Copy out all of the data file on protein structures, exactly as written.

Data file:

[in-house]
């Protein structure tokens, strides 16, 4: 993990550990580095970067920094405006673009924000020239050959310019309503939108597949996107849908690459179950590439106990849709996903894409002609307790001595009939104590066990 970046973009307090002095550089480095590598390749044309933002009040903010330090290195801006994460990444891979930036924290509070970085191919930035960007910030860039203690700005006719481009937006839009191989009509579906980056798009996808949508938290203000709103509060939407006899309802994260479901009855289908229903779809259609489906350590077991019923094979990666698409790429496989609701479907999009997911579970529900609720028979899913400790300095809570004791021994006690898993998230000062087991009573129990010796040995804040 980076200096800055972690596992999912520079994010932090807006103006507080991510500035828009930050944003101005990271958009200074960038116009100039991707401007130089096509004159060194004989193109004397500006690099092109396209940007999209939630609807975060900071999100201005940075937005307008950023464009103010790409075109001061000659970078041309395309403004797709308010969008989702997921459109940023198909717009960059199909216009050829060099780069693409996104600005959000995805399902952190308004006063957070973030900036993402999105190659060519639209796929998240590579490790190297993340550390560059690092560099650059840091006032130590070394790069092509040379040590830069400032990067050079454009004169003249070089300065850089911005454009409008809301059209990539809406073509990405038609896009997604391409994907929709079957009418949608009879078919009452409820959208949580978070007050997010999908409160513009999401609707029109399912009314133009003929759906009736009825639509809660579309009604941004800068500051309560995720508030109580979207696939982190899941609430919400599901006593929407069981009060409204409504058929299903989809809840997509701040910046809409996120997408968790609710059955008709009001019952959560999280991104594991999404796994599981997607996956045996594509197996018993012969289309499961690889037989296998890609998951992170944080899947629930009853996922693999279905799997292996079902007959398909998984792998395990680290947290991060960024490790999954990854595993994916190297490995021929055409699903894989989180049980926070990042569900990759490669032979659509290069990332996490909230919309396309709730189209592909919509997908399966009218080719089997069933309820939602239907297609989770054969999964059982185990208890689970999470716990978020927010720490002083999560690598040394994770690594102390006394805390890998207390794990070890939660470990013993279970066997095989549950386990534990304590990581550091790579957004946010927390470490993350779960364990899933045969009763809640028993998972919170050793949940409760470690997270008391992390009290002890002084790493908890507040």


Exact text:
[in-house]
């Protein structure tokens, strides 16, 4: 993990550990580095970067920094405006673009924000020239050959310019309503939108597949996107849908690459179950590439106990849709996903894409002609307790001595009939104590066990 970046973009307090002095550089480095590598390749044309933002009040903010330090290195801006994460990444891979930036924290509070970085191919930035960007910030860039203690700005006719481009937006839009191989009509579906980056798009996808949508938290203000709103509060939407006899309802994260479901009855289908229903779809259609489906350590077991019923094979990666698409790429496989609701479907999009997911579970529900609720028979899913400790300095809570004791021994006690898993998230000062087991009573129990010796040995804040 980076200096800055972690596992999912520079994010932090807006103006507080991510500035828009930050944003101005990271958009200074960038116009100039991707401007130089096509004159060194004989193109004397500006690099092109396209940007999209939630609807975060900071999100201005940075937005307008950023464009103010790409075109001061000659970078041309395309403004797709308010969008989702997921459109940023198909717009960059199909216009050829060099780069693409996104600005959000995805399902952190308004006063957070973030900036993402999105190659060519639209796929998240590579490790190297993340550390560059690092560099650059840091006032130590070394790069092509040379040590830069400032990067050079454009004169003249070089300065850089911005454009409008809301059209990539809406073509990405038609896009997604391409994907929709079957009418949608009879078919009452409820959208949580978070007050997010999908409160513009999401609707029109399912009314133009003929759906009736009825639509809660579309009604941004800068500051309560995720508030109580979207696939982190899941609430919400599901006593929407069981009060409204409504058929299903989809809840997509701040910046809409996120997408968790609710059955008709009001019952959560999280991104594991999404796994599981997607996956045996594509197996018993012969289309499961690889037989296998890609998951992170944080899947629930009853996922693999279905799997292996079902007959398909998984792998395990680290947290991060960024490790999954990854595993994916190297490995021929055409699903894989989180049980926070990042569900990759490669032979659509290069990332996490909230919309396309709730189209592909919509997908399966009218080719089997069933309820939602239907297609989770054969999964059982185990208890689970999470716990978020927010720490002083999560690598040394994770690594102390006394805390890998207390794990070890939660470990013993279970066997095989549950386990534990304590990581550091790579957004946010927390470490993350779960364990899933045969009763809640028993998972919170050793949940409760470690997270008391992390009290002890002084790493908890507040």